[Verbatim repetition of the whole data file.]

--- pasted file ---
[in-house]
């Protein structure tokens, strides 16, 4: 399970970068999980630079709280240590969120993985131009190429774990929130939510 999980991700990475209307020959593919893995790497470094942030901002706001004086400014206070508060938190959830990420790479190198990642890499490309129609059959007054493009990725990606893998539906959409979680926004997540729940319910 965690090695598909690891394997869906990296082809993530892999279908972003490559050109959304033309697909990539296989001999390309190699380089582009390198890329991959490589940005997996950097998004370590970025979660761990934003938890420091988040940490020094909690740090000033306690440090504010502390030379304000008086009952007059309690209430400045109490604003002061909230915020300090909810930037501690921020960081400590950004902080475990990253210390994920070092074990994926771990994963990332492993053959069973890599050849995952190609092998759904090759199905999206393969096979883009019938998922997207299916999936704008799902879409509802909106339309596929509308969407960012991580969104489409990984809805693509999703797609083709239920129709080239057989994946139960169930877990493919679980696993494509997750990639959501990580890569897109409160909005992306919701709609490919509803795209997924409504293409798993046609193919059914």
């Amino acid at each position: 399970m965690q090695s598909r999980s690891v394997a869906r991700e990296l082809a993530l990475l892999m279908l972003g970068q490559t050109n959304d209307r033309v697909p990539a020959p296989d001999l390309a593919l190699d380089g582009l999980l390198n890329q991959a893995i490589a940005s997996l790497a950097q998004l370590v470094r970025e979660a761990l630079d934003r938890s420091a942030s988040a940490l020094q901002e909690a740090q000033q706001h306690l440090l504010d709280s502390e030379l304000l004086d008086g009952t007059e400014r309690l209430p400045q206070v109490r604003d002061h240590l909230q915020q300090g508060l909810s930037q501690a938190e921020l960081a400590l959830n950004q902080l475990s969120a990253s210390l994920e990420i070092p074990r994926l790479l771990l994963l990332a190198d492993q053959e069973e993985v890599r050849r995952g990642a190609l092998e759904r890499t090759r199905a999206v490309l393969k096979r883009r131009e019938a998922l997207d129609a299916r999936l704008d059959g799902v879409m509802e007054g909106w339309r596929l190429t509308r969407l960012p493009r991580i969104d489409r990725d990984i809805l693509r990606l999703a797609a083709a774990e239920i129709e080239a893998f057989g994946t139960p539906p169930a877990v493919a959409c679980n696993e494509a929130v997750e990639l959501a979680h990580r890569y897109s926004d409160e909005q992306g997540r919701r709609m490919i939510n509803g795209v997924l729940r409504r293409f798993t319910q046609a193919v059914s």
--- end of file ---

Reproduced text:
[in-house]
């Protein structure tokens, strides 16, 4: 399970970068999980630079709280240590969120993985131009190429774990929130939510 999980991700990475209307020959593919893995790497470094942030901002706001004086400014206070508060938190959830990420790479190198990642890499490309129609059959007054493009990725990606893998539906959409979680926004997540729940319910 965690090695598909690891394997869906990296082809993530892999279908972003490559050109959304033309697909990539296989001999390309190699380089582009390198890329991959490589940005997996950097998004370590970025979660761990934003938890420091988040940490020094909690740090000033306690440090504010502390030379304000008086009952007059309690209430400045109490604003002061909230915020300090909810930037501690921020960081400590950004902080475990990253210390994920070092074990994926771990994963990332492993053959069973890599050849995952190609092998759904090759199905999206393969096979883009019938998922997207299916999936704008799902879409509802909106339309596929509308969407960012991580969104489409990984809805693509999703797609083709239920129709080239057989994946139960169930877990493919679980696993494509997750990639959501990580890569897109409160909005992306919701709609490919509803795209997924409504293409798993046609193919059914």
């Amino acid at each position: 399970m965690q090695s598909r999980s690891v394997a869906r991700e990296l082809a993530l990475l892999m279908l972003g970068q490559t050109n959304d209307r033309v697909p990539a020959p296989d001999l390309a593919l190699d380089g582009l999980l390198n890329q991959a893995i490589a940005s997996l790497a950097q998004l370590v470094r970025e979660a761990l630079d934003r938890s420091a942030s988040a940490l020094q901002e909690a740090q000033q706001h306690l440090l504010d709280s502390e030379l304000l004086d008086g009952t007059e400014r309690l209430p400045q206070v109490r604003d002061h240590l909230q915020q300090g508060l909810s930037q501690a938190e921020l960081a400590l959830n950004q902080l475990s969120a990253s210390l994920e990420i070092p074990r994926l790479l771990l994963l990332a190198d492993q053959e069973e993985v890599r050849r995952g990642a190609l092998e759904r890499t090759r199905a999206v490309l393969k096979r883009r131009e019938a998922l997207d129609a299916r999936l704008d059959g799902v879409m509802e007054g909106w339309r596929l190429t509308r969407l960012p493009r991580i969104d489409r990725d990984i809805l693509r990606l999703a797609a083709a774990e239920i129709e080239a893998f057989g994946t139960p539906p169930a877990v493919a959409c679980n696993e494509a929130v997750e990639l959501a979680h990580r890569y897109s926004d409160e909005q992306g997540r919701r709609m490919i939510n509803g795209v997924l729940r409504r293409f798993t319910q046609a193919v059914s």